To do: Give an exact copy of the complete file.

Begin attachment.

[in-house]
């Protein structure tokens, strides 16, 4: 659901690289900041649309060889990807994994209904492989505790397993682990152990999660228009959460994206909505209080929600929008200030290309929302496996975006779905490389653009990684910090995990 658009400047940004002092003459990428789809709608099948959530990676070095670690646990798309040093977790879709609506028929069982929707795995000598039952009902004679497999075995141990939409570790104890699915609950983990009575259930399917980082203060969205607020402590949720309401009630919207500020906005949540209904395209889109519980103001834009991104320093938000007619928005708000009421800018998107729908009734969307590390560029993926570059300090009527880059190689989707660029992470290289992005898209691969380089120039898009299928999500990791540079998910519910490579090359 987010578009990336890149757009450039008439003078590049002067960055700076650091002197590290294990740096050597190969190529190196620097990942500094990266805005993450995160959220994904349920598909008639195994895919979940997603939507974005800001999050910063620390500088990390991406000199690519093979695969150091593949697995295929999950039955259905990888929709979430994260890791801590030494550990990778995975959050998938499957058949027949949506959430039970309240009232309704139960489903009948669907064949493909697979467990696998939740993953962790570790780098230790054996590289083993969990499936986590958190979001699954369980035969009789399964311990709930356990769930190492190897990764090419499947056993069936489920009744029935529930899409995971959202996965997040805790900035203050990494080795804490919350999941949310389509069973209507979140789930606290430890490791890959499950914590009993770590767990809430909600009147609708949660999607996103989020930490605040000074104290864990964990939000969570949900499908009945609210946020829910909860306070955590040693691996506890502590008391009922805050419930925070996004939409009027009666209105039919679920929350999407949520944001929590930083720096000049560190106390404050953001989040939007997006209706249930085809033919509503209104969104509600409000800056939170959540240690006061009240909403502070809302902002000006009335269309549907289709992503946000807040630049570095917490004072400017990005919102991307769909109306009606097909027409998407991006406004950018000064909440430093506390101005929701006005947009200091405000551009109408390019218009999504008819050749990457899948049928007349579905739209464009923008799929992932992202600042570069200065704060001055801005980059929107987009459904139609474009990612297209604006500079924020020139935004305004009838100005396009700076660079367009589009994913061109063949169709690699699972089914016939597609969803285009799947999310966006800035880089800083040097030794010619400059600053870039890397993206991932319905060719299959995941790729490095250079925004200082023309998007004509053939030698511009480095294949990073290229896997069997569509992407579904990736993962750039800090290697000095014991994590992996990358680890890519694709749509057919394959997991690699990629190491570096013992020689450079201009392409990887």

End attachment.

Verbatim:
[in-house]
């Protein structure tokens, strides 16, 4: 659901690289900041649309060889990807994994209904492989505790397993682990152990999660228009959460994206909505209080929600929008200030290309929302496996975006779905490389653009990684910090995990 658009400047940004002092003459990428789809709608099948959530990676070095670690646990798309040093977790879709609506028929069982929707795995000598039952009902004679497999075995141990939409570790104890699915609950983990009575259930399917980082203060969205607020402590949720309401009630919207500020906005949540209904395209889109519980103001834009991104320093938000007619928005708000009421800018998107729908009734969307590390560029993926570059300090009527880059190689989707660029992470290289992005898209691969380089120039898009299928999500990791540079998910519910490579090359 987010578009990336890149757009450039008439003078590049002067960055700076650091002197590290294990740096050597190969190529190196620097990942500094990266805005993450995160959220994904349920598909008639195994895919979940997603939507974005800001999050910063620390500088990390991406000199690519093979695969150091593949697995295929999950039955259905990888929709979430994260890791801590030494550990990778995975959050998938499957058949027949949506959430039970309240009232309704139960489903009948669907064949493909697979467990696998939740993953962790570790780098230790054996590289083993969990499936986590958190979001699954369980035969009789399964311990709930356990769930190492190897990764090419499947056993069936489920009744029935529930899409995971959202996965997040805790900035203050990494080795804490919350999941949310389509069973209507979140789930606290430890490791890959499950914590009993770590767990809430909600009147609708949660999607996103989020930490605040000074104290864990964990939000969570949900499908009945609210946020829910909860306070955590040693691996506890502590008391009922805050419930925070996004939409009027009666209105039919679920929350999407949520944001929590930083720096000049560190106390404050953001989040939007997006209706249930085809033919509503209104969104509600409000800056939170959540240690006061009240909403502070809302902002000006009335269309549907289709992503946000807040630049570095917490004072400017990005919102991307769909109306009606097909027409998407991006406004950018000064909440430093506390101005929701006005947009200091405000551009109408390019218009999504008819050749990457899948049928007349579905739209464009923008799929992932992202600042570069200065704060001055801005980059929107987009459904139609474009990612297209604006500079924020020139935004305004009838100005396009700076660079367009589009994913061109063949169709690699699972089914016939597609969803285009799947999310966006800035880089800083040097030794010619400059600053870039890397993206991932319905060719299959995941790729490095250079925004200082023309998007004509053939030698511009480095294949990073290229896997069997569509992407579904990736993962750039800090290697000095014991994590992996990358680890890519694709749509057919394959997991690699990629190491570096013992020689450079201009392409990887």